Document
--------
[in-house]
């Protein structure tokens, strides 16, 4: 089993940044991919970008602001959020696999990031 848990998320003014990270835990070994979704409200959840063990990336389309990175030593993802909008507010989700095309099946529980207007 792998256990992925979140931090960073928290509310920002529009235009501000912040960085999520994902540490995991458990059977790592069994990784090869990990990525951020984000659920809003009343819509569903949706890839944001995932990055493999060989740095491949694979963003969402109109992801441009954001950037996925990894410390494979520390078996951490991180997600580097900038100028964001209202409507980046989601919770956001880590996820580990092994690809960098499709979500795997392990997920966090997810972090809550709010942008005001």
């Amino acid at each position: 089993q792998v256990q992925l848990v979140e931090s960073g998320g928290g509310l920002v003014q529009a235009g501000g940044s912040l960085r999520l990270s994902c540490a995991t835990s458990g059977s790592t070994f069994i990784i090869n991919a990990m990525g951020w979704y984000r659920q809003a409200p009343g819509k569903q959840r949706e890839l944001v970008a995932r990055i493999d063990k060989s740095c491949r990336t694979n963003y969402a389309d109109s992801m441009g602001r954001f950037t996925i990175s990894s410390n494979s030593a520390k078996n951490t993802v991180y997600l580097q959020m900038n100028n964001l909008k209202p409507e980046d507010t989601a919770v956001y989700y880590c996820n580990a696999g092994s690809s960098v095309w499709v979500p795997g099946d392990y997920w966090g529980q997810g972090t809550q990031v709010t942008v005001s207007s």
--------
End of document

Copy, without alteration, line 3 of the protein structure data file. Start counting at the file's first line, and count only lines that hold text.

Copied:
């Amino acid at each position: 089993q792998v256990q992925l848990v979140e931090s960073g998320g928290g509310l920002v003014q529009a235009g501000g940044s912040l960085r999520l990270s994902c540490a995991t835990s458990g059977s790592t070994f069994i990784i090869n991919a990990m990525g951020w979704y984000r659920q809003a409200p009343g819509k569903q959840r949706e890839l944001v970008a995932r990055i493999d063990k060989s740095c491949r990336t694979n963003y969402a389309d109109s992801m441009g602001r954001f950037t996925i990175s990894s410390n494979s030593a520390k078996n951490t993802v991180y997600l580097q959020m900038n100028n964001l909008k209202p409507e980046d507010t989601a919770v956001y989700y880590c996820n580990a696999g092994s690809s960098v095309w499709v979500p795997g099946d392990y997920w966090g529980q997810g972090t809550q990031v709010t942008v005001s207007s």